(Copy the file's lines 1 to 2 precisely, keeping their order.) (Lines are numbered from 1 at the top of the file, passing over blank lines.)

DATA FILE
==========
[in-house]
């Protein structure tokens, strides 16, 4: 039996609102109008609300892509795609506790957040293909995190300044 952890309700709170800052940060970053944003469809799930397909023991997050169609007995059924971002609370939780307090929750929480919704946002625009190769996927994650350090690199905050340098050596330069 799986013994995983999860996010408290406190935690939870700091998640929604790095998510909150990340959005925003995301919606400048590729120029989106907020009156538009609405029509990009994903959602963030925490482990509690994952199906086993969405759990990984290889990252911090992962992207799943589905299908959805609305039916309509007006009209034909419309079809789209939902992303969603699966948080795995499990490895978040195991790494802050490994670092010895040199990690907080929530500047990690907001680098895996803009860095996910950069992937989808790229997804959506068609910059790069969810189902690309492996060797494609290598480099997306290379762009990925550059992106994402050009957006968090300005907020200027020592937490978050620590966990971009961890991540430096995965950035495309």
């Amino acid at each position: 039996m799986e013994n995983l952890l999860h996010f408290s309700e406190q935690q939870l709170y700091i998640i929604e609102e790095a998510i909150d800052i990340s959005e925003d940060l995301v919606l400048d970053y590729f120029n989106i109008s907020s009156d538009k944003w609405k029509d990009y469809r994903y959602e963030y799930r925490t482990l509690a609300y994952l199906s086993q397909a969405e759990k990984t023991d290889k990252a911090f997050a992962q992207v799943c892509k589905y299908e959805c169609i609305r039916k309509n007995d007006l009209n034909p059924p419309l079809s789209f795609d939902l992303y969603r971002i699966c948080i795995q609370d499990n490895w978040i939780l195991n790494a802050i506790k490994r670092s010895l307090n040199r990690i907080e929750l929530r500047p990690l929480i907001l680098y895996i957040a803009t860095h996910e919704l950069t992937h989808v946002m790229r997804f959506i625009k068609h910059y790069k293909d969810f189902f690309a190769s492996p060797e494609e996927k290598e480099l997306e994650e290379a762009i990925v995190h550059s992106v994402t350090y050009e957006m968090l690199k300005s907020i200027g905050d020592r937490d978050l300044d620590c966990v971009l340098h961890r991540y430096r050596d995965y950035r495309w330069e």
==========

[in-house]
């Protein structure tokens, strides 16, 4: 039996609102109008609300892509795609506790957040293909995190300044 952890309700709170800052940060970053944003469809799930397909023991997050169609007995059924971002609370939780307090929750929480919704946002625009190769996927994650350090690199905050340098050596330069 799986013994995983999860996010408290406190935690939870700091998640929604790095998510909150990340959005925003995301919606400048590729120029989106907020009156538009609405029509990009994903959602963030925490482990509690994952199906086993969405759990990984290889990252911090992962992207799943589905299908959805609305039916309509007006009209034909419309079809789209939902992303969603699966948080795995499990490895978040195991790494802050490994670092010895040199990690907080929530500047990690907001680098895996803009860095996910950069992937989808790229997804959506068609910059790069969810189902690309492996060797494609290598480099997306290379762009990925550059992106994402050009957006968090300005907020200027020592937490978050620590966990971009961890991540430096995965950035495309």